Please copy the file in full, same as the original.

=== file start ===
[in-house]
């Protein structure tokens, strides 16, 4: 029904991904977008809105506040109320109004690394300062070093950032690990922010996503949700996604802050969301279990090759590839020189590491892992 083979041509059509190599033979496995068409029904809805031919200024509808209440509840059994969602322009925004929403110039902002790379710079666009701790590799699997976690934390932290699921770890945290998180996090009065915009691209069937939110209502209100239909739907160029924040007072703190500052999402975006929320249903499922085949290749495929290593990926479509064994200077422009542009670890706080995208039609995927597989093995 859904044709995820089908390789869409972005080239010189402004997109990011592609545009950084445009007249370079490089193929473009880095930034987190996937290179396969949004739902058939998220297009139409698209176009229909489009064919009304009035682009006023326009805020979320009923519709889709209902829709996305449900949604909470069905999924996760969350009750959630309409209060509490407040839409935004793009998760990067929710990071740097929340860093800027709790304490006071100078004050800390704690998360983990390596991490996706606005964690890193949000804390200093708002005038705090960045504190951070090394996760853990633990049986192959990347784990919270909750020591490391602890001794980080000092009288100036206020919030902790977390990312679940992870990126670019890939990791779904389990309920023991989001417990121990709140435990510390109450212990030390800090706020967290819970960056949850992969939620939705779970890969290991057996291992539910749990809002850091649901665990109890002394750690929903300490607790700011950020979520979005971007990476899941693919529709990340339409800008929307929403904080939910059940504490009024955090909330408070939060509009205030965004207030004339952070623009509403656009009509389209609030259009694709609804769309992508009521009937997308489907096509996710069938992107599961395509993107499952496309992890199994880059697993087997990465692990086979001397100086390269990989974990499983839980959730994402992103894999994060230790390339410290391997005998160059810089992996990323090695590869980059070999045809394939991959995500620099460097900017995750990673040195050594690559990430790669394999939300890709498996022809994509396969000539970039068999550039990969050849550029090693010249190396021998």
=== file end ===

[in-house]
């Protein structure tokens, strides 16, 4: 029904991904977008809105506040109320109004690394300062070093950032690990922010996503949700996604802050969301279990090759590839020189590491892992 083979041509059509190599033979496995068409029904809805031919200024509808209440509840059994969602322009925004929403110039902002790379710079666009701790590799699997976690934390932290699921770890945290998180996090009065915009691209069937939110209502209100239909739907160029924040007072703190500052999402975006929320249903499922085949290749495929290593990926479509064994200077422009542009670890706080995208039609995927597989093995 859904044709995820089908390789869409972005080239010189402004997109990011592609545009950084445009007249370079490089193929473009880095930034987190996937290179396969949004739902058939998220297009139409698209176009229909489009064919009304009035682009006023326009805020979320009923519709889709209902829709996305449900949604909470069905999924996760969350009750959630309409209060509490407040839409935004793009998760990067929710990071740097929340860093800027709790304490006071100078004050800390704690998360983990390596991490996706606005964690890193949000804390200093708002005038705090960045504190951070090394996760853990633990049986192959990347784990919270909750020591490391602890001794980080000092009288100036206020919030902790977390990312679940992870990126670019890939990791779904389990309920023991989001417990121990709140435990510390109450212990030390800090706020967290819970960056949850992969939620939705779970890969290991057996291992539910749990809002850091649901665990109890002394750690929903300490607790700011950020979520979005971007990476899941693919529709990340339409800008929307929403904080939910059940504490009024955090909330408070939060509009205030965004207030004339952070623009509403656009009509389209609030259009694709609804769309992508009521009937997308489907096509996710069938992107599961395509993107499952496309992890199994880059697993087997990465692990086979001397100086390269990989974990499983839980959730994402992103894999994060230790390339410290391997005998160059810089992996990323090695590869980059070999045809394939991959995500620099460097900017995750990673040195050594690559990430790669394999939300890709498996022809994509396969000539970039068999550039990969050849550029090693010249190396021998």